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Larimore man sentenced to year in jail for fatal drunk-driving crash

Paul Albert Lilja, 44, of Larimore, N.D., listens to his attorney, Peter Welte (left), during sentencing in Grand Forks District Court after Lilja changed his plea to guilty in the death of Allen Miller on Monday, June 11, 2018. Nick Nelson / Forum News Service1 / 2
Defense attorney Peter Welte (right) speaks with Assistant State's Attorney Faye Jasmer (center) prior to the sentencing of Paul Albert Lilja in Grand Forks District Court on Monday afternoon. Nick Nelson /Forum News Service2 / 2

GRAND FORKS—Friends, family and co-workers have struggled without Allen Miller since he was killed last year in a drunk-driving crash, his ex-wife said Monday as the Larimore, N.D., man responsible for his death was sentenced to less than a year in jail.

"If anybody needed anything, Allen was always there for friends and family," said Linda Miller, who was married to Allen Miller of Petersburg for 30 years before their 2010 divorce. "His death impacted a lot of people."

Other than pleading guilty to a Class C felony of negligent homicide, 44-year-old Paul Albert Lilja said little as he was sentenced by Grand Forks District Judge Lolita Romanick to five years in prison, the maximum sentence for the charge. Because of a plea agreement, he will only have to serve 360 days in the Grand Forks County Correctional Center as part of a plea agreement. He also will be credited for three days of time served.

Lilja initially was charged with criminal vehicular homicide, a Class A felony, and negligent homicide after he caused a crash Sept. 8 a half-mile east of Larimore on Grand Forks County Road 4. While driving a pickup east on the road, he attempted to turn left into a family member's driveway, according to court documents.

He collided with a motorcycle driven by Allen Miller, court documents said. Lilja attempted to revive Allen Miller with CPR, but the motorcyclist died from his injuries.

Lilja, who was not injured in the crash, told investigators he misjudged the distance between him and the motorcycle. He also admitted to drinking four beers before the crash, according to court documents.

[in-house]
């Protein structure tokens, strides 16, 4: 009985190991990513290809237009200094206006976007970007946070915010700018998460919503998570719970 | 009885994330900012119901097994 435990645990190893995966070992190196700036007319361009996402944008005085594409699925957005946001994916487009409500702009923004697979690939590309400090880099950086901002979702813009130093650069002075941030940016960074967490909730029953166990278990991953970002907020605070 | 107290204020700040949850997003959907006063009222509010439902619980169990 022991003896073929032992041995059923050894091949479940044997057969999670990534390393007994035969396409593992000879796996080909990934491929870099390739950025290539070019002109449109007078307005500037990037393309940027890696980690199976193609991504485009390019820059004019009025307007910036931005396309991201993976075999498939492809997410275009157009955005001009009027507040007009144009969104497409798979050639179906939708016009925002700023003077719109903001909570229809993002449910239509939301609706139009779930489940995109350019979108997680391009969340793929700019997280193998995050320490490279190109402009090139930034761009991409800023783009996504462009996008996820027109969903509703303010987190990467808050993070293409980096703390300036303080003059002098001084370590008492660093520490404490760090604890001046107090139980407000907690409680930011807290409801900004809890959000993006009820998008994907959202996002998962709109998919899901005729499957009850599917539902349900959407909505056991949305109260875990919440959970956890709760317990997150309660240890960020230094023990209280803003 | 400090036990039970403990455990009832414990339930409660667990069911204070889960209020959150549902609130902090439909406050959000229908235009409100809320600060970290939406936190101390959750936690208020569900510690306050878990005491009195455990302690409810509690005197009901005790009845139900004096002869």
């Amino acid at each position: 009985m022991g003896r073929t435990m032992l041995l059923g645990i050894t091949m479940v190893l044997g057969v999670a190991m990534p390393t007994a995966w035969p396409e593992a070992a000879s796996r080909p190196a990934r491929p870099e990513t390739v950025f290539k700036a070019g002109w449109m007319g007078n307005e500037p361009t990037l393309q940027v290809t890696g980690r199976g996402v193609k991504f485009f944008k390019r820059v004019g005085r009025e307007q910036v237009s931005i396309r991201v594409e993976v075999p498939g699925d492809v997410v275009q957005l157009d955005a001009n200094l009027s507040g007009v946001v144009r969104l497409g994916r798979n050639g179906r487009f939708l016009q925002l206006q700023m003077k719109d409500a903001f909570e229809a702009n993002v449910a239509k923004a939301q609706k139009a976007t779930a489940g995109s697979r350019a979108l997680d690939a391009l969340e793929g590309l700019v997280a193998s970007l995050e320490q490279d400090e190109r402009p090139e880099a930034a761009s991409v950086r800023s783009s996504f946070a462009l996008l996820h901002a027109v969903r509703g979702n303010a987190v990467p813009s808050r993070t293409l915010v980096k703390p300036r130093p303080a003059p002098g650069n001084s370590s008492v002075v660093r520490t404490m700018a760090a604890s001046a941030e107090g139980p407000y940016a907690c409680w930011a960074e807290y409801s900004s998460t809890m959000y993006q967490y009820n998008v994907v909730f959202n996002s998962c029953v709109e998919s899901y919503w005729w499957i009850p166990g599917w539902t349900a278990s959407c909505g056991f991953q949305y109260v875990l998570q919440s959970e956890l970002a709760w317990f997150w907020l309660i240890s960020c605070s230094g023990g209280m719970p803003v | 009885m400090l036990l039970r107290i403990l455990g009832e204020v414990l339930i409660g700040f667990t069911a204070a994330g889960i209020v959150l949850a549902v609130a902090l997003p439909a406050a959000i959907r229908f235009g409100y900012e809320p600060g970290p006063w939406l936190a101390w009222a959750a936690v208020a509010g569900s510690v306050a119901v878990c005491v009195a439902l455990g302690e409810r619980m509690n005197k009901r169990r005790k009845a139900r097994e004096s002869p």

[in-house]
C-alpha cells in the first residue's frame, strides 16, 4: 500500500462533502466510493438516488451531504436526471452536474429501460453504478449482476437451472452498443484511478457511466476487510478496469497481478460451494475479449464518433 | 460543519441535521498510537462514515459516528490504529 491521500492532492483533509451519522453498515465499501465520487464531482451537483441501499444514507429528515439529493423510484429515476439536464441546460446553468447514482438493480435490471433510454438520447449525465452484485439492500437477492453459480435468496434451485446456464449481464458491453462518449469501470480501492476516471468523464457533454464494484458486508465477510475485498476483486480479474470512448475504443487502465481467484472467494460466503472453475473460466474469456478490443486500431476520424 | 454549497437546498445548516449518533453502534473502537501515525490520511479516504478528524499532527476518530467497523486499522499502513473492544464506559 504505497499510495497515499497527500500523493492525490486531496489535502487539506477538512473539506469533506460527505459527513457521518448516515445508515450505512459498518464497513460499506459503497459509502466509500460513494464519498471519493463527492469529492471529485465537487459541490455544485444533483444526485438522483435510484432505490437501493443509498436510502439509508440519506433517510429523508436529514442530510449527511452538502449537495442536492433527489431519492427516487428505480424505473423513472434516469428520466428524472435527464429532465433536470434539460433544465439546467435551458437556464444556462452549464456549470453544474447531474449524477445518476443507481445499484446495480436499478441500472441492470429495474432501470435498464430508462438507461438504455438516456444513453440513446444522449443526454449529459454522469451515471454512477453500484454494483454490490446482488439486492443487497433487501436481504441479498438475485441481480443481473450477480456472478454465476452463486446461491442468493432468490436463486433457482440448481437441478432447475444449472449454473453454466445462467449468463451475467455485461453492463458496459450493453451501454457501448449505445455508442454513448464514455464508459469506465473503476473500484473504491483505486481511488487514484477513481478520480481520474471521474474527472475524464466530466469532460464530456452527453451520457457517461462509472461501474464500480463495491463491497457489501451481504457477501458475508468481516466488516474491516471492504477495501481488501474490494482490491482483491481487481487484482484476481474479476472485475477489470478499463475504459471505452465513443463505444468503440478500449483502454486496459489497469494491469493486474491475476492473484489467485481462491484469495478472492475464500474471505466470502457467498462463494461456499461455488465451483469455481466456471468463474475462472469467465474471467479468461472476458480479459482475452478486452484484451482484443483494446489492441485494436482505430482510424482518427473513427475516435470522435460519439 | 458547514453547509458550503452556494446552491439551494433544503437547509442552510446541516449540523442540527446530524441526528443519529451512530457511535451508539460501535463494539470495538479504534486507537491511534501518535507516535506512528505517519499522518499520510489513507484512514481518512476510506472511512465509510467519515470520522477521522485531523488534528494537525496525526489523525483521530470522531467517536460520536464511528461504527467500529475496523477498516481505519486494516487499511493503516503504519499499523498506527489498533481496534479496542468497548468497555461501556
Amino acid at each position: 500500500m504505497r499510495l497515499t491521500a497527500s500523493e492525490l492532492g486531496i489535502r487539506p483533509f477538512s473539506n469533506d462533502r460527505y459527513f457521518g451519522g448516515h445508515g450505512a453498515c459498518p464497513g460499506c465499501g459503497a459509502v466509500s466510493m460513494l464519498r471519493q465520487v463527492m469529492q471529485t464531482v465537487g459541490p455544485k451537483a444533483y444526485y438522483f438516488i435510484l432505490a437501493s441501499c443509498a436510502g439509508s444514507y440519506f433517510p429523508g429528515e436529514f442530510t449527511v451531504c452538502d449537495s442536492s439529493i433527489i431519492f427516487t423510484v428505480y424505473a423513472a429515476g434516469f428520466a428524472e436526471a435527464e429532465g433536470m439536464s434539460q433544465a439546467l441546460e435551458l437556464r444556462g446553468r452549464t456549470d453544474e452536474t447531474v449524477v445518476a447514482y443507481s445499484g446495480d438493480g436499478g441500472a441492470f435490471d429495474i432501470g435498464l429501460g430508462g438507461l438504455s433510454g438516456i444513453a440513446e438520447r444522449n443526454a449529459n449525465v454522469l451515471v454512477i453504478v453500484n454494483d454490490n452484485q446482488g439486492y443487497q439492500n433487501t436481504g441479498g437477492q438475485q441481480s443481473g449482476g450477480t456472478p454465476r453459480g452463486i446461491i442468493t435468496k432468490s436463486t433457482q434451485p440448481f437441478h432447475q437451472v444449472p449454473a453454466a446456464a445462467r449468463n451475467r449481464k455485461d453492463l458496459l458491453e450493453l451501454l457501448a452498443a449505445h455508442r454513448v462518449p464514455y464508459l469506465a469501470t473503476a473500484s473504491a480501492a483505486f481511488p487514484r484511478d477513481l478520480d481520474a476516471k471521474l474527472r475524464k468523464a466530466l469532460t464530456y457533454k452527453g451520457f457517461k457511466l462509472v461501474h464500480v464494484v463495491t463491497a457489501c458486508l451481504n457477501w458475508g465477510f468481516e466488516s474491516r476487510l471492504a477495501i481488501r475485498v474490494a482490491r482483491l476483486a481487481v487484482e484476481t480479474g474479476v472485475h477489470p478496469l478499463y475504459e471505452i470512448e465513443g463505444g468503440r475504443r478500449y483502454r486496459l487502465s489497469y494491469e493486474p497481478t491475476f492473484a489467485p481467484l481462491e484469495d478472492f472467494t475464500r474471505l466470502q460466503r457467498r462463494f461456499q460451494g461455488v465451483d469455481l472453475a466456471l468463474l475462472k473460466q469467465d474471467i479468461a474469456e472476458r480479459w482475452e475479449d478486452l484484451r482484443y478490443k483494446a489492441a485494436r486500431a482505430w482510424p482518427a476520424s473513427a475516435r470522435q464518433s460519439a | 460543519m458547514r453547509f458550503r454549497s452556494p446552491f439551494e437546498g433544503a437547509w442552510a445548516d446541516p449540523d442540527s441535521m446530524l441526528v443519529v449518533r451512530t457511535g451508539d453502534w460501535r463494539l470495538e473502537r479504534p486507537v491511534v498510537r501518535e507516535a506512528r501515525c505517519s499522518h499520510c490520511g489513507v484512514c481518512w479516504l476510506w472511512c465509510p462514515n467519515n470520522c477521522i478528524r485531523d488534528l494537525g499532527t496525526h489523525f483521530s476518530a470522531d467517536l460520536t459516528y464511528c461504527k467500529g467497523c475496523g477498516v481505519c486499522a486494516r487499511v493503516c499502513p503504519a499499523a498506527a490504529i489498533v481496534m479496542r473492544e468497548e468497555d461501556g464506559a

A chemical breath test revealed his blood alcohol content was 0.105 percent, which is above the legal limit. Investigators also found an empty beer can by Lilja's pickup and an unopened beer can inside the vehicle, court documents said.

Attorney Peter Welte, who spoke on behalf of Lilja, called the crash a "terrible tragedy" for two families. Welte said his client was "terribly sorry" and would not forget what happened.

"He wishes he could turn back the clock, but he cannot," Welte said after presenting nine character letters on behalf of Lilja to the court.

Prosecutors also presented three victim impact statements.

Lilja declined to give a statement during the hearing.

The more serious charge of criminal vehicular homicide, which carries a maximum punishment of 20 years in prison, was dismissed as part of the plea agreement.

Lilja, who does not have a criminal history in North Dakota, can apply for work release during his sentence and is eligible for a sentence reduction for good behavior, but he also could be resentenced to the full five years if he violates the conditions of his supervised probation.

The North Dakota Department of Transportation will decide if his driver license will be suspended for 360 days, and it can approve an application for him to drive a vehicle for work-related purposes, the plea agreement said.

Romanick also ordered Lilja to complete 20 hours of community service in which he would speak to are students about the consequences of driving drunk.

He must report to jail by June 25.

April Baumgarten

April Baumgarten joined the Grand Forks Herald May 19, 2015, and covers crime and education. She grew up on a ranch 10 miles southeast of Belfield, where her family raises registered Hereford cattle. She double majored in communications and history/political science at Jamestown (N.D.) College, now known as University of Jamestown. During her time at the college, she worked as a reporter and editor-in-chief for the university's newspaper, The Collegian. Baumgarten previously worked for The Dickinson Press as a city government and energy reporter in 2011 before becoming the editor of the Hazen Star and Center Republican. She then returned to The Press as a news editor, where she helped lead an award-winning newsroom in recording the historical oil boom.

Have a story idea? Contact Baumgarten at 701-780-1248.

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